Let me out of this place! Eighth Grade and I’m flunking Penmanship. Mrs. Garrett wants me to be right-handed, to switch hands—
“But, I can eat with both hands,” is my feeble attempt to be funny.
—To not drag my palm across the page through wet ink. And of course my right-handed attempts—I’d flunk me too.
(See, we have to use “cartridge pens” and the ink burbles out of the tip in tiny, dot-sized lakes that don’t dry for a minute or two. I don’t have any problem with a pencil or crayon.)
While she’s also pinned up my charcoal drawing of a Thanksgiving turkey (roasted, on a platter, no head or feathers). Only my artwork on the Homeroom wall, nobody else’s.
Then Spanish class. We aren’t learning to speak, we are learning about Mexico instead (where Mr. Remick comes from). Customs, place names and a taste of a very hot pepper.
I sit in the third row and Connie Satini sits behind me—entertaining the class sitting beside and behind me by accidentally-on-purpose writing words in ink on the back of my neck.
“Don’t!” I said the first time.
Her wide snide smile disappeared, she looked like an innocent, placid da Vinci Madonna, not a secret, sneaky bully. “Don’t what?” she asked.
All this week she’s used me for her signpost (and I can’t read it, I wince and try to rub it off).
What am I supposed to do, scream? Threaten? Run out of the room?
(The point of her pen at the nape of my neck exactly when the teacher’s describing—maybe “Hill of Grasshoppers” and most intense, and Connie is most bored. I wince, I flinch, she stops, but a minute later, scratch-scratch, back again, completing her letter or a word.)
Mr. Remick knows. He certainly can guess why the back rows are staring and trying to suppress a laugh.
“Miss Satini,” he finally FINALLY spoke to her today. “Stop what you’re doing—disrupting the class.”
This is Thursday. I bet she turns my shirt collar blue tomorrow.
I want to be invisible; I can’t be invisible. I want to run away, to start over; no, that takes money I don’t have. I want to be someone else; I can’t be someone else—or—
Maybe I could start over if I changed my name?
Last Sunday night watching The Americans and trying to see who one of the stars were, scanning the credits—“Darryl Hickman.” Darryl. Could I grow sideburns and pretend I was him?
On Monday I changed my name to Darryl.
Not much to it. Do you realize how most of the time nobody calls you by name? Or, I should change my name to HAY. As in, “Hey!” and “Hey, you!” Mrs. Garrett, yes, when she calls rollcall first thing in Homeroom. (I don’t dare touch her official papers, what she takes down the hall to the Principal’s Office.) Mainly only the test papers in Math class then, that I fill in my name myself in the upper right-hand corner. That Mrs. Cleo calls out names when she hands them back, once or twice a week.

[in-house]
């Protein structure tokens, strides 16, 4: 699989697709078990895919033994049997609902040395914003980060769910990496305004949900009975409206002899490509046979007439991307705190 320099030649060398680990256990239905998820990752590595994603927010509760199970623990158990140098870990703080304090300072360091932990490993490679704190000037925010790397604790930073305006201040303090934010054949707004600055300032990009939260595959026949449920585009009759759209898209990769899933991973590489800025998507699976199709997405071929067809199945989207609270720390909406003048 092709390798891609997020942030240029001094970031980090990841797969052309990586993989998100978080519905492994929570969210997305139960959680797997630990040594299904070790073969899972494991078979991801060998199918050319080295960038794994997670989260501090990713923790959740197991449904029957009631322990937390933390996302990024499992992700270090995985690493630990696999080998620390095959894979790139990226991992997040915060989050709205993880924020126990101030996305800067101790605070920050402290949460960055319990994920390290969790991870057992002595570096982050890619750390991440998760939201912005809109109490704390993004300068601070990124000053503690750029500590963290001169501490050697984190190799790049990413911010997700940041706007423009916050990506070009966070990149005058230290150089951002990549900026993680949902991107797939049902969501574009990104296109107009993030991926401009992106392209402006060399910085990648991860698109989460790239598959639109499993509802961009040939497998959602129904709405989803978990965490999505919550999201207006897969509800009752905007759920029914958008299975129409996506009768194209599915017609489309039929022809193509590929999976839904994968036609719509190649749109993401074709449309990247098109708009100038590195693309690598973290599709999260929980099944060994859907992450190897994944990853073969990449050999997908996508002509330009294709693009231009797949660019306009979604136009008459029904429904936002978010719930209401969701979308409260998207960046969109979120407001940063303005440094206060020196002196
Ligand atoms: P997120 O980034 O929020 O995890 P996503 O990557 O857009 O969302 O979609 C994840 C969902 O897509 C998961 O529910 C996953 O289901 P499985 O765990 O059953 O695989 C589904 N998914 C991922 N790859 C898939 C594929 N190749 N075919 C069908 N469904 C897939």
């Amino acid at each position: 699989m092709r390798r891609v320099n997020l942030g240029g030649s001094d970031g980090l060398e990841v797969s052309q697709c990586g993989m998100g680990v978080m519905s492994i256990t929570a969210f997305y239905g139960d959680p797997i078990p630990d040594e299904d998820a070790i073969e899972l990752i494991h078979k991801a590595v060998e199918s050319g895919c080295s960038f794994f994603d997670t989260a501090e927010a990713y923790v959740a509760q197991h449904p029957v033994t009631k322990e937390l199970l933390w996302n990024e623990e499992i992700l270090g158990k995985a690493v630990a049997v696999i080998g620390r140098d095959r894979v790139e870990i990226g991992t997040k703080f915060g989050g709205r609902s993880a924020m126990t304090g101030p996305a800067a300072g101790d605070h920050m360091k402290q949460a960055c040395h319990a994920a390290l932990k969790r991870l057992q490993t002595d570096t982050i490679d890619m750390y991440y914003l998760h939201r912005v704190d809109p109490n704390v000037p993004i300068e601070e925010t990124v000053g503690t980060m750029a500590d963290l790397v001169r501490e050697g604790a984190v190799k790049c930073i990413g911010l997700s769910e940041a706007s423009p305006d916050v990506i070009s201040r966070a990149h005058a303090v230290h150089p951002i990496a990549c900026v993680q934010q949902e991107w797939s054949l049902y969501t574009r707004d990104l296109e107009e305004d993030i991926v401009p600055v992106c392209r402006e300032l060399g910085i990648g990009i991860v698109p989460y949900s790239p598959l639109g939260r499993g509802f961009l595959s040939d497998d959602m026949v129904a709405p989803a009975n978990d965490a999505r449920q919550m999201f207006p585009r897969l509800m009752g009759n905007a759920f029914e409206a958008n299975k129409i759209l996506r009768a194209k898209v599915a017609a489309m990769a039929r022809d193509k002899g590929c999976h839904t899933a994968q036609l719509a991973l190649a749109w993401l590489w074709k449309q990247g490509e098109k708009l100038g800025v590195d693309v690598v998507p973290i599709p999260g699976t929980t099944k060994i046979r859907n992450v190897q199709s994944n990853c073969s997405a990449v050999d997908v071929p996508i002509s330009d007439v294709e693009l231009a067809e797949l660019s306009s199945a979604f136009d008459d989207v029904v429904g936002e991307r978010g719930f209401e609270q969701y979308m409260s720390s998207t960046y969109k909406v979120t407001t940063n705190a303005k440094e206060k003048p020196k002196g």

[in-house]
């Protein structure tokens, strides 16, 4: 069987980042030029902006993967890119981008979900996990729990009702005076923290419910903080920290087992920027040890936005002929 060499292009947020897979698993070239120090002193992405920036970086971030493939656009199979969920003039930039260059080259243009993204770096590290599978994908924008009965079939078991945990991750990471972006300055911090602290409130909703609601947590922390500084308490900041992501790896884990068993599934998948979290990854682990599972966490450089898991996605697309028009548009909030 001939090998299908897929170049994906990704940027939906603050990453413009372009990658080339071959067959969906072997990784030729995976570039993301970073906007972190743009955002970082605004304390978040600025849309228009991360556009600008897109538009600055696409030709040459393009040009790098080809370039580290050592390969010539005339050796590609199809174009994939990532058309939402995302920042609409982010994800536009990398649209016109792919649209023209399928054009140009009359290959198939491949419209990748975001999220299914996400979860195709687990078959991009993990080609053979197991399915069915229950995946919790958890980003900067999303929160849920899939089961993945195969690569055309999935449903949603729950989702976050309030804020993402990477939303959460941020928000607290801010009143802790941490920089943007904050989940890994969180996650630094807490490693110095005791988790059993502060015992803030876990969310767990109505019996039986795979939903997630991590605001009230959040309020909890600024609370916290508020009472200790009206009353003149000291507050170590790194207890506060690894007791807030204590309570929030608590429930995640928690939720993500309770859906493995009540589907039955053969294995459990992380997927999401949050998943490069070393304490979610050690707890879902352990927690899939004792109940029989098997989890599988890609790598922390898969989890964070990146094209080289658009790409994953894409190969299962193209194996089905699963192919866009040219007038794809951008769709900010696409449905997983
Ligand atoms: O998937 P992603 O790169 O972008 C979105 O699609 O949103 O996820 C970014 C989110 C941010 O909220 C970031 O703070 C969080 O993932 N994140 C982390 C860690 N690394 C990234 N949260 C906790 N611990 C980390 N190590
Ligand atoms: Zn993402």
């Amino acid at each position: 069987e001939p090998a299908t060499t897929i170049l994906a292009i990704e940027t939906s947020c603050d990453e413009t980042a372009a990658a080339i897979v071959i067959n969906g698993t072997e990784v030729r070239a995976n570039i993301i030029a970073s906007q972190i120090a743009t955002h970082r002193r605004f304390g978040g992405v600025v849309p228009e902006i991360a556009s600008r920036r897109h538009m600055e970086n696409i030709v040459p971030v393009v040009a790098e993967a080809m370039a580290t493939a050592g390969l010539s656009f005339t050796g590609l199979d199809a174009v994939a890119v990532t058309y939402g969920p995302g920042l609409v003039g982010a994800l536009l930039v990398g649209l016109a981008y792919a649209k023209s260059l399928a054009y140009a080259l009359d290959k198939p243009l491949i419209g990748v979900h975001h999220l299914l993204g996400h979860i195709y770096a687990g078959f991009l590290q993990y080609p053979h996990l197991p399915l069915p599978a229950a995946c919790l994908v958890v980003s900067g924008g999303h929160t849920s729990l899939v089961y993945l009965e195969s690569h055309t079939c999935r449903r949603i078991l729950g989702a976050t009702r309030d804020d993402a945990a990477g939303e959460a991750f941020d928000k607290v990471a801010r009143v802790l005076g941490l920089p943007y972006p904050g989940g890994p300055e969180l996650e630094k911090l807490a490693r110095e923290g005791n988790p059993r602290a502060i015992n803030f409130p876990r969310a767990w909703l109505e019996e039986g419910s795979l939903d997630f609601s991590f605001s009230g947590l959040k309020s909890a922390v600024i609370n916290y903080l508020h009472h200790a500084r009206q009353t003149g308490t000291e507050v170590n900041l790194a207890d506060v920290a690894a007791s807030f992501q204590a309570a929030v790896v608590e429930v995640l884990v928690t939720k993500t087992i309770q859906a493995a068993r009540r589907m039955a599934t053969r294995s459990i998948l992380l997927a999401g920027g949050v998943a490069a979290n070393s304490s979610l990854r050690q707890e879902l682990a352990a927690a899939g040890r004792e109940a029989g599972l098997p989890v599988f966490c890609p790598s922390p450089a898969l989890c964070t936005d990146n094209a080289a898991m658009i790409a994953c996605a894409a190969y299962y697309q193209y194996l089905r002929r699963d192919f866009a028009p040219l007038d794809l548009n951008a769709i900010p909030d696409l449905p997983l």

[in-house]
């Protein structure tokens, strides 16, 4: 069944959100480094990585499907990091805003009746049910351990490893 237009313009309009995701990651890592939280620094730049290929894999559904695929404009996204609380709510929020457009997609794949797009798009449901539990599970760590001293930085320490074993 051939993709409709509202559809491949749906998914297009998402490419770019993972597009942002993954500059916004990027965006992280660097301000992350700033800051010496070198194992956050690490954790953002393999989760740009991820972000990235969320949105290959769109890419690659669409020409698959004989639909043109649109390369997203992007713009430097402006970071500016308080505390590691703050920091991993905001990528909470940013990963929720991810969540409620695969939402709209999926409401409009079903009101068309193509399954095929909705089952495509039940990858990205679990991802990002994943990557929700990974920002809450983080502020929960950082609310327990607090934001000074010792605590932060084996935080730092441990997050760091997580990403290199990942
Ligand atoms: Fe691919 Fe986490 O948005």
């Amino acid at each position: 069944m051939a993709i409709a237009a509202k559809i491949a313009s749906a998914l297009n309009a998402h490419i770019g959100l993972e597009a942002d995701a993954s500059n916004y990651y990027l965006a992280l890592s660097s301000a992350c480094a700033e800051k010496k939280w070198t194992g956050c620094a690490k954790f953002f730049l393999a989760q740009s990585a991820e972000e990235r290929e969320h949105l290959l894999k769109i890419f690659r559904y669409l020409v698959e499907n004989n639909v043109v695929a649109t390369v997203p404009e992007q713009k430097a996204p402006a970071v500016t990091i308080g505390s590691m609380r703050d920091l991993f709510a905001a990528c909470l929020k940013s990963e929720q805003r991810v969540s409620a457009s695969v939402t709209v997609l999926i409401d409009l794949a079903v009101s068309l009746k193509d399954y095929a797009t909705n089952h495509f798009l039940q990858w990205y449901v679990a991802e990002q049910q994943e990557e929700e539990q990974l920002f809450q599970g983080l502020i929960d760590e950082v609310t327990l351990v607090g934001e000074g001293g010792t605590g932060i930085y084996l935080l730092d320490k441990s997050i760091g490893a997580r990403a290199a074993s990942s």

That’s it. The rest of the time I could be ANONYMOUS.
Math. I hate Math. My brother Lewis loves Math. He’s gone away to college now, him and his— Most people have brains, Lewis has Logarithms. Most people have feelings or imagination or at least a sense of humor, he has Logarithms. And a Gyroscope and a Slide Ruler.
Add (don’t you dare subtract, or divide—and please PLEASE don’t multiply) the teacher Mrs. Cleo. Quick with a comeback, she’s got a husky voice and everything she says, a sarcastic tone. “Good!” her favorite response, but good isn’t good if it means good-GRIEF or good-I’m-so-surprised. You have to wait, and expect, and then she won’t say more, the tone is lethal enough.
Maybe her— Well, she’s painfully skinny, stick-like arms, she dresses in tight-fitting black, she wears chunky jewelry around her throat, noise-making bracelets, too much rouge. She could be sixty but she dyes her hair black, unflattering black, stringy black. When you pass her in the hallway her face is a terrible scowl. (Maybe she hates Math too.)
I hate Math, so I sit in the back row (no trusting someone behind me again), and Mrs. Cleo tests us (the only good part, the mimeograph paper smells like fresh peanuts)—tests us a couple times a week. “Put your name in the upper right—” Tests she takes home and grades and gives back the next day, by calling your name and you go forward to collect.
Mrs. Cleo’s tests—about the only place I have to write my name in school.
Thus, today, “Darryl— DARRYL? Did somebody change his name?”
Did the class laugh? I’m so overwrought I think they do.
Mrs. Cleo’s biggest smile, a merry tinkling of cascading bracelets. “That’s such a nice name! That was the name of my first boyfriend! He was absolutely dreamy.”
And I have to go up to retrieve my paper, the shakiest walk of my life.
The woman laughs, everybody else, one and all, they seem to get the size of the joke.
This (“my first boyfriend”) when I’m already feeling picked on and on the verge of a split personality— Your name, the most public feature, why’d I think it was private, a secret, something to hide behind, a way to become invisible? As if Darryl was another person perhaps, he could handle Mrs. Garrett, Connie Satini, Mrs. Cleo, and they’d leave me alone? Doesn’t work like that. Darryl was me and I’d been caught front and center, and forever silly in an embarrassing situation.
Now, or Monday, or the next time I turn in a test, I can hear Mrs. Cleo ask, “Whatever happened to ‘Darryl’?” And how he had dimples and she almost married him.
END of Darryl.